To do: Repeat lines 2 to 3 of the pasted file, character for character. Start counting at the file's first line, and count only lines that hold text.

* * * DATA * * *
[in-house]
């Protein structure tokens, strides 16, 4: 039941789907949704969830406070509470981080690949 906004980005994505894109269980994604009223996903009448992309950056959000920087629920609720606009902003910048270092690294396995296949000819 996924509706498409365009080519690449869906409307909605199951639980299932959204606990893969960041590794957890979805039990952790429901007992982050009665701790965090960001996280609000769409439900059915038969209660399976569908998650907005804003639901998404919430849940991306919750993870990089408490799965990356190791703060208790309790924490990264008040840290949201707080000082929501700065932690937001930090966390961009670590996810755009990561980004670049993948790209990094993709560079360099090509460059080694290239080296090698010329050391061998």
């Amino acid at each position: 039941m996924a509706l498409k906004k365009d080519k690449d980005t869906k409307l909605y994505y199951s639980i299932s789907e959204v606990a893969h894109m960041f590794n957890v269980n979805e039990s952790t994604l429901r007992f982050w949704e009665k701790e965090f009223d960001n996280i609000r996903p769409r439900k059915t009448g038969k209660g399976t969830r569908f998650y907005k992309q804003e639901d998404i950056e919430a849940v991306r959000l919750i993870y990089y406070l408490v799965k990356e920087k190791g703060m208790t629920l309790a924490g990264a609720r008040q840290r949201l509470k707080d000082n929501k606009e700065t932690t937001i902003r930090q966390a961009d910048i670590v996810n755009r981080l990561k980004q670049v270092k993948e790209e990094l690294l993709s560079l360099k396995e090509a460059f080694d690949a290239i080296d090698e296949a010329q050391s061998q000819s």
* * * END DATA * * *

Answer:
């Protein structure tokens, strides 16, 4: 039941789907949704969830406070509470981080690949 906004980005994505894109269980994604009223996903009448992309950056959000920087629920609720606009902003910048270092690294396995296949000819 996924509706498409365009080519690449869906409307909605199951639980299932959204606990893969960041590794957890979805039990952790429901007992982050009665701790965090960001996280609000769409439900059915038969209660399976569908998650907005804003639901998404919430849940991306919750993870990089408490799965990356190791703060208790309790924490990264008040840290949201707080000082929501700065932690937001930090966390961009670590996810755009990561980004670049993948790209990094993709560079360099090509460059080694290239080296090698010329050391061998």
């Amino acid at each position: 039941m996924a509706l498409k906004k365009d080519k690449d980005t869906k409307l909605y994505y199951s639980i299932s789907e959204v606990a893969h894109m960041f590794n957890v269980n979805e039990s952790t994604l429901r007992f982050w949704e009665k701790e965090f009223d960001n996280i609000r996903p769409r439900k059915t009448g038969k209660g399976t969830r569908f998650y907005k992309q804003e639901d998404i950056e919430a849940v991306r959000l919750i993870y990089y406070l408490v799965k990356e920087k190791g703060m208790t629920l309790a924490g990264a609720r008040q840290r949201l509470k707080d000082n929501k606009e700065t932690t937001i902003r930090q966390a961009d910048i670590v996810n755009r981080l990561k980004q670049v270092k993948e790209e990094l690294l993709s560079l360099k396995e090509a460059f080694d690949a290239i080296d090698e296949a010329q050391s061998q000819s």